I think that is pretty much exactly the point though. Contrary to your belief, I get cost of living, as I am not 5 I really do. Cost of living differences does not come close to compensating for making 5 times the national average. If one is to draw a line for ‘rich,’ 5 times the national income is a pretty good one. And if one is to have a progressive tax code for the whole nation one must draw lines.

    No, you don’t get it.

    Yes, making $250K in LA is better than $50K or even $100K in say Dayton Ohio. My point is that if $250K is your definition of “rich” in Dayton, then you’ll need a higher number for “rich” in LA because the cost of living is higher. You are in favor of violating the notion of horizontal equity.

    You seem stuck on…well lots of things, but lets try working through it slowly.

    Lets say for the sake of simple math the difference in cost of living in Los Angeles and a place like Kansas City is 10%. Thus, in LA $55,000 is equivalent to $50,000 in terms of the standard of living it buys. According to horizontal equity these people should pay approximately similar taxes since they have about the same ability to pay.

    The same thing applies for $250,000. In LA though the equivalent to $250,000 is $275,000. Thus, making the person in LA who does make $250,000 pay more is a violation of horizontal equity. It is not fair.

    Yes, the person in LA making $250K is better off than the guy in KC making $50 and he should clearly pay more (this is vertical equity), but he shouldn’t pay the same as the person making $250K in KC.

    Think of it this way. A guy making $250K in KC moves to LA. Now he faces a significantly higher cost of living. Should he pay the same taxes? Horizontal equity says no.

    It really is that simple. Obama’s plan of using a single line for the entire country is not fair. It violates one of the notions of equity in public finance.

    Christ, I can’t believe I’m arguing for the point in Dave Schuler’s comment.

    Note: so far the argument has abstracted the issue of state level taxes which can also affect one’s ability to pay Federal taxes and vice-versa.

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  15. Triumph says:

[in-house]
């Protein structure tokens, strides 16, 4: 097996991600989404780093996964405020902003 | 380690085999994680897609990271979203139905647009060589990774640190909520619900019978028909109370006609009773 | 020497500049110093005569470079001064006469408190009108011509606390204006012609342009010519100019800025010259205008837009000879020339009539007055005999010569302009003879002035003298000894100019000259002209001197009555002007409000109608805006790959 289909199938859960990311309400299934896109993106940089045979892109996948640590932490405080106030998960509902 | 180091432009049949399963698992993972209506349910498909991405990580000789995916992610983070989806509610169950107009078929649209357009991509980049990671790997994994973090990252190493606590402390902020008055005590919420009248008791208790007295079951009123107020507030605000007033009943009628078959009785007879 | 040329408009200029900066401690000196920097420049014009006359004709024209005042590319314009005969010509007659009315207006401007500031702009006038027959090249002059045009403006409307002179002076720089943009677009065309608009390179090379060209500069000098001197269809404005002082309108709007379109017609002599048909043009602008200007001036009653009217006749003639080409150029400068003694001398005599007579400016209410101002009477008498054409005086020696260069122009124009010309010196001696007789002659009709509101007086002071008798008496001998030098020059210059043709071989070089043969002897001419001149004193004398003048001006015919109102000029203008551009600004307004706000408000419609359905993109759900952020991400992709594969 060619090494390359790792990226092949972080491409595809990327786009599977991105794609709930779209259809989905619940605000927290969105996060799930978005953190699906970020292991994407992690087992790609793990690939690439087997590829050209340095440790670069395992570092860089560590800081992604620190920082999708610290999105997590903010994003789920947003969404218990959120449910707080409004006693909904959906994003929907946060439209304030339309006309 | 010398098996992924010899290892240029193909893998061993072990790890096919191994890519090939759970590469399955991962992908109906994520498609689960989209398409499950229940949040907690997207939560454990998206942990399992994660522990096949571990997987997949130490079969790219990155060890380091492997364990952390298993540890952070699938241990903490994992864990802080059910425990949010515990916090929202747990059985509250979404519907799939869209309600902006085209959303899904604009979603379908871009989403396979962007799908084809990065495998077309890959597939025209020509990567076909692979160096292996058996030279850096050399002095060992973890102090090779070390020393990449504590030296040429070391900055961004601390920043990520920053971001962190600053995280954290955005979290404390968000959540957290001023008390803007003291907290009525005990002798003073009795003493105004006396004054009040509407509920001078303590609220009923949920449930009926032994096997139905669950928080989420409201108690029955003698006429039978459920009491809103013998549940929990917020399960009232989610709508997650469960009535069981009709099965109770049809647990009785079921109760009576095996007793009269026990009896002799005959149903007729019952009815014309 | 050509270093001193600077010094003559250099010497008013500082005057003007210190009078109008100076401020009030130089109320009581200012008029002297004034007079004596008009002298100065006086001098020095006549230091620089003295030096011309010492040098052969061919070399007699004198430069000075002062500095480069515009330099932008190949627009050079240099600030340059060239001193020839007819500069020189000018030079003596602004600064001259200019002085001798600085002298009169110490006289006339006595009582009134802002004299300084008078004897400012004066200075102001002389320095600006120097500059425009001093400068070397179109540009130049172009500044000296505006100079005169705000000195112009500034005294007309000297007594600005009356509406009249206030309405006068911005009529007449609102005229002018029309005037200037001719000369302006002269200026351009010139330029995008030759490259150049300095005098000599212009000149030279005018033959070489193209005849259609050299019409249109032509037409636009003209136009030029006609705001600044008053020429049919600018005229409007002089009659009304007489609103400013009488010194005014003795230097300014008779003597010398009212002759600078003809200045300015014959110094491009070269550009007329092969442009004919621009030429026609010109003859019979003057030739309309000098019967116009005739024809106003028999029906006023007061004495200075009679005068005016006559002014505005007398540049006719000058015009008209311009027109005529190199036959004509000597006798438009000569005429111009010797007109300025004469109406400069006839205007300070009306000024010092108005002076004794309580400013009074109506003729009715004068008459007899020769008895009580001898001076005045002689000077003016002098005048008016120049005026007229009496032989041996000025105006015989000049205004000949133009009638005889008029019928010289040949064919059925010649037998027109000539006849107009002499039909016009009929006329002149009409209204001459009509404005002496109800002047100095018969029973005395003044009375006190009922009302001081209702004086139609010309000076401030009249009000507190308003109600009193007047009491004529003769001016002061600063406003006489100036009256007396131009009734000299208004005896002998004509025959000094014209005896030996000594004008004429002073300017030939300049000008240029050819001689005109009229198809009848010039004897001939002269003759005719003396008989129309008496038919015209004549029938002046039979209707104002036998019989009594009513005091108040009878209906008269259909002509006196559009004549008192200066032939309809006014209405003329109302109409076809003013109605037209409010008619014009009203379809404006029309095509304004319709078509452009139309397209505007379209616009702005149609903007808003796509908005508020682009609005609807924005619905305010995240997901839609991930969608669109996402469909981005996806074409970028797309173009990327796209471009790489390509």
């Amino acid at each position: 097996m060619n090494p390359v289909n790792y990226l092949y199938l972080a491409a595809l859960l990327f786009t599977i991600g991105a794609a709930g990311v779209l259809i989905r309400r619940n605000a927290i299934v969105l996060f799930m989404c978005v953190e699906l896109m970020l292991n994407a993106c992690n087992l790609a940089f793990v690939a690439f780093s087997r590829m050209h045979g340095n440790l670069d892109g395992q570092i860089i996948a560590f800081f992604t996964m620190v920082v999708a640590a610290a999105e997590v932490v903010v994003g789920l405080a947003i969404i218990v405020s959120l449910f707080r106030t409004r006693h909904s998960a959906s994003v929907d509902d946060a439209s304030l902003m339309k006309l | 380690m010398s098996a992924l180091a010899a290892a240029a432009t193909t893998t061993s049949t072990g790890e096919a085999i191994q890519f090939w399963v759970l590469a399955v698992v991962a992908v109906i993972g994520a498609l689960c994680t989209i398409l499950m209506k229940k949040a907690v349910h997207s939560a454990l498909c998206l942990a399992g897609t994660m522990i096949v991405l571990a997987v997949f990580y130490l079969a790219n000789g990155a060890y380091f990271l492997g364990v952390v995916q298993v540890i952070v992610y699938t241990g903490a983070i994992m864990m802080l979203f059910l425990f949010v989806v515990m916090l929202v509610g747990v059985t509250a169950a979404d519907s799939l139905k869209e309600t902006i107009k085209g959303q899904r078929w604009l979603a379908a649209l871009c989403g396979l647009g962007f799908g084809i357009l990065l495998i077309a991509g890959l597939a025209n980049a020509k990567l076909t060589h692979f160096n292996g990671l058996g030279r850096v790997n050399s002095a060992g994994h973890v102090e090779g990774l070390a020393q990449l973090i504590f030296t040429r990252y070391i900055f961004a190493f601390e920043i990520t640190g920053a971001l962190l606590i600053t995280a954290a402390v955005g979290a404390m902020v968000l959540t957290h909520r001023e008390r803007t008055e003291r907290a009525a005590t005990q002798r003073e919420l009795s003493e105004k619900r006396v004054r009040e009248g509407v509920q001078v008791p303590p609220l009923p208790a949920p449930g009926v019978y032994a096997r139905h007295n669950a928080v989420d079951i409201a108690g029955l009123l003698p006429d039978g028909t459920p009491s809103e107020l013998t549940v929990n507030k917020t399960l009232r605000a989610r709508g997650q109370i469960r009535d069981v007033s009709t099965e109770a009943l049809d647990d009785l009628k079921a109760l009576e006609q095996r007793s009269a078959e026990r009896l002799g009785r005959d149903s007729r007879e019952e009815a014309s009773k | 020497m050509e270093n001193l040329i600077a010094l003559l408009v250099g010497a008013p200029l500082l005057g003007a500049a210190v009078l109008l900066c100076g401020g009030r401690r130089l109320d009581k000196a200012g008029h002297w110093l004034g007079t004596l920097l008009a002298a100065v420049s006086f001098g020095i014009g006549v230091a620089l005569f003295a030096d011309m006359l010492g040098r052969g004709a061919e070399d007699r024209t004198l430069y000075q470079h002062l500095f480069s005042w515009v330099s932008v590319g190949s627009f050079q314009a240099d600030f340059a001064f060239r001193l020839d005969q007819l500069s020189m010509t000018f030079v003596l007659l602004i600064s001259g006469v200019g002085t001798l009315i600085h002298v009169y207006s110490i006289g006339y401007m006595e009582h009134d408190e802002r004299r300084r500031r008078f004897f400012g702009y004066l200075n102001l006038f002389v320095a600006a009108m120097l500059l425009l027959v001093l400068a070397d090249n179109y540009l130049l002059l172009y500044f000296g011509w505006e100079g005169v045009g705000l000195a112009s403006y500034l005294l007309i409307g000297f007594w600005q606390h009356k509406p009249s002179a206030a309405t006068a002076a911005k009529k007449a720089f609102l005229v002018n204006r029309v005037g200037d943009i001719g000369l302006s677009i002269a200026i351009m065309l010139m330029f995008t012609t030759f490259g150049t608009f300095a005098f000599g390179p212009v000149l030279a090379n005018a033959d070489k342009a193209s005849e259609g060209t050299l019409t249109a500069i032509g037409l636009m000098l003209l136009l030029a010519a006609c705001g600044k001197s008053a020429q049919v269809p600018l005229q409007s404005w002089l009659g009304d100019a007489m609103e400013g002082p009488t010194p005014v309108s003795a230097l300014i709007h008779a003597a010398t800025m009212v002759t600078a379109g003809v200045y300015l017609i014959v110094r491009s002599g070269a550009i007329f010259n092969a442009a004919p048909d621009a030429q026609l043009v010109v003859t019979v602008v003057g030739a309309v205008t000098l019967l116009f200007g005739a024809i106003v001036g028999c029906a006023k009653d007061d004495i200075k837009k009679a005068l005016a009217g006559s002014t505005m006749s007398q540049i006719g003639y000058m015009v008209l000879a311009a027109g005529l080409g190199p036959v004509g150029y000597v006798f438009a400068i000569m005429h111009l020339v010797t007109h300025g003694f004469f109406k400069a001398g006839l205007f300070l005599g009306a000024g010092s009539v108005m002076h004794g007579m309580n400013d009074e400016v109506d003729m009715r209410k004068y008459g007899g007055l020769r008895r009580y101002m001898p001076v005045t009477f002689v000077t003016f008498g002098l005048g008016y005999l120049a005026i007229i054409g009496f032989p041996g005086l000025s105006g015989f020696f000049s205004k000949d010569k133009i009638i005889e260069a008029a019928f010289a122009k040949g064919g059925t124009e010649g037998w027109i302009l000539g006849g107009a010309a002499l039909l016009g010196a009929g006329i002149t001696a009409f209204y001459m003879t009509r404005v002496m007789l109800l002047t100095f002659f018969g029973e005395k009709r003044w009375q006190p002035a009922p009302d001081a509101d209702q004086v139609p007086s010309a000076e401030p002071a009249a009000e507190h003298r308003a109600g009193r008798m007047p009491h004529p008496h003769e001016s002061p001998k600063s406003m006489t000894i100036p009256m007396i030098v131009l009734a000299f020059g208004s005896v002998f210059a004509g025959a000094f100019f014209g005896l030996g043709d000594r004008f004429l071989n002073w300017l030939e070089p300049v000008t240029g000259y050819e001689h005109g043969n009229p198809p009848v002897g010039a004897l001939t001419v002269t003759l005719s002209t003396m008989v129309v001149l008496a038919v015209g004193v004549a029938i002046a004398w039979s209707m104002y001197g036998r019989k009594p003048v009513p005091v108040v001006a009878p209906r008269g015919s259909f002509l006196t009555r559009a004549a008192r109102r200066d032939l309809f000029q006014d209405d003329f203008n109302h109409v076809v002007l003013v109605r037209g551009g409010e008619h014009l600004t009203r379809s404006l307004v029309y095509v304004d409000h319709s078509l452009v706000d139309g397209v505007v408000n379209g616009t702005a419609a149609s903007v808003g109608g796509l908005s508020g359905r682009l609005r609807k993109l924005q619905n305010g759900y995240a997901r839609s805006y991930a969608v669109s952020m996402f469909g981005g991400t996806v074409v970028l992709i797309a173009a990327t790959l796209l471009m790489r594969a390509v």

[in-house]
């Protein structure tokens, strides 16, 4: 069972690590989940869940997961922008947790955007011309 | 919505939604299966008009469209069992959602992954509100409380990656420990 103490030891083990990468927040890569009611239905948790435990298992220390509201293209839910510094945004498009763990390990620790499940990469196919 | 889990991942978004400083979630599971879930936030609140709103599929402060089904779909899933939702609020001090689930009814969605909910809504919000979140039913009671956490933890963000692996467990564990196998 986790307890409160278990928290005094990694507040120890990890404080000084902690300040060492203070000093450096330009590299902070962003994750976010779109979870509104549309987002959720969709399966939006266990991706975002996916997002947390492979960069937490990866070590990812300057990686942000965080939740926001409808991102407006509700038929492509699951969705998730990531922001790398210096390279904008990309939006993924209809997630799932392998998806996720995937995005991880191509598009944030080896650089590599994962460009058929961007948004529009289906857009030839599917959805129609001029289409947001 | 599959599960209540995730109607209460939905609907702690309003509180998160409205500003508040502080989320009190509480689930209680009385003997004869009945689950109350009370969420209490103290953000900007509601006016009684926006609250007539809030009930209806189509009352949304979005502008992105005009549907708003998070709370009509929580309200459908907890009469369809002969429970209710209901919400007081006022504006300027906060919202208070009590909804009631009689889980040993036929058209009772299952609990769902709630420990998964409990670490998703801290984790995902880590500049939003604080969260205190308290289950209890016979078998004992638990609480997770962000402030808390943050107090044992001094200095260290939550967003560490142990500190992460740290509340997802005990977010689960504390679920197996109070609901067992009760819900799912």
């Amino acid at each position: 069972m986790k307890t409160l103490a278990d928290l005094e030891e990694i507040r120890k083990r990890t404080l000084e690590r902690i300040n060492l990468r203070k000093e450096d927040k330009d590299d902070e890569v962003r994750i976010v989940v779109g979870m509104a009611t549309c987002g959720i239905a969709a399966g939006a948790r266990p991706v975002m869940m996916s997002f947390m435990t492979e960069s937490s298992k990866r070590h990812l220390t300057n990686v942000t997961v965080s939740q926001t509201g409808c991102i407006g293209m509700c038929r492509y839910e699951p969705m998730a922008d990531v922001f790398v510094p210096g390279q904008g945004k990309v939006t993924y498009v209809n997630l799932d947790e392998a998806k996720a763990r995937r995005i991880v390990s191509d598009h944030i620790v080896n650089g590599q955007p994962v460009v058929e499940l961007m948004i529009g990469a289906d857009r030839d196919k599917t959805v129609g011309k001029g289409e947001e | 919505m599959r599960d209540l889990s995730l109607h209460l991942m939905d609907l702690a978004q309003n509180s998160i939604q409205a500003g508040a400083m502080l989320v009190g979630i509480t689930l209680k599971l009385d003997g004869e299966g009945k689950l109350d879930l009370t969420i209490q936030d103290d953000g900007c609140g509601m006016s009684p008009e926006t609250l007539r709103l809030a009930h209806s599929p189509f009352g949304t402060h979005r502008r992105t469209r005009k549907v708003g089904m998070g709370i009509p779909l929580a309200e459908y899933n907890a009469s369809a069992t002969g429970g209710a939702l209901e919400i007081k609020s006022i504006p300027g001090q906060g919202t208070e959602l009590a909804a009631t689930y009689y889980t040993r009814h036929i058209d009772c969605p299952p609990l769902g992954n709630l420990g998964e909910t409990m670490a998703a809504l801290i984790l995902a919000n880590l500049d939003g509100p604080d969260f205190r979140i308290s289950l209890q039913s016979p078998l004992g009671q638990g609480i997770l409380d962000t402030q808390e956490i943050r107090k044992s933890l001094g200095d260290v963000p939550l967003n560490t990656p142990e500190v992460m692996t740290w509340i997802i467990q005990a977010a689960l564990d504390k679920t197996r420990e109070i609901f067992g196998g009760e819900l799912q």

This, by the way, is one of the key reasons why setting some arbitrary figure, say $250,000, and saying that a family that makes that much a year is “rich” doesn’t make sense. That’s a great living in Green Bay or Birmingham or even Dallas. In Washington or Boston or L.A., though, it’s just middle class money.

    Dude, in the DC metro area, the mean annual wage is $54,000–so unless you have a shitload of investment income, there is no way in hell that $250,000 is “just middle class money”–its upper class money.

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  16. Tad says:

    Well lets try it another way because I really do get your point.

    I’m saying that there is no place in the united states that making 250k, after all your deductions and what not, doesn’t qualify you as rich.

    I’m not saying that to be rich you must make 5x the national average, I’m saying that if you make that much your well into the rich category no matter what your cost of living.

    Neither of these statements, or previous posts, have anything or are meant to say anything about taxes.

    I’m not saying Obama’s tax plan is fair.

    I will say that I prefer the federal government calling people who make +250k rich, much better than the government getting into the business of making cost of living adjustments. Which is where I presume your ‘isn’t fair’ argument is going.

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  17. James Joyner says:

    Dude, in the DC metro area, the mean annual wage is $54,000–so unless you have a shitload of investment income, there is no way in hell that $250,000 is “just middle class money”–its upper class money.

    Your chart actually makes my case for me. The mean annual salary for “management occupations” is $114k. So, if two average managers are married, their household income is $228k. If one of them is slightly above average, they’re at a quarter mil.

    These aren’t executives we’re talking about. Just managers. Almost all the management occupations listed are over $100k, some much more.

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  18. Steve Verdon says:

    Tad,

    Absolute lines like that are used by those who simply do not understand even rudimentary economics. In economics the most important concepts are almost always stated in terms of relative ratios, not absolutes. You even implicitly accept this when you adjust for inflation.

    You are, quite simply, wrong. What makes one “rich” in one area does not necessarily make one “rich” in another area.

    Triumph,

    Income catagories like low, middle and high income are ranges not points. Hence $250K might be rich in one place, but not so much in another. You are certainly closer, but whether or not one is rich is somewhat of an open question, IMO.

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  19. Steve Verdon says:

    Triumph,

    We also want to use the median income, maybe even one that is weighted.

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  20. “Hey Barack – I’m rich.”…

    I’m rich in income by your tax standards, although at your age of 45 working in government and community organizing you appear to have more money in the bank than I do. What did I do wrong?What is "rich" is, of course, relative. It takes …

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  21. Tad says: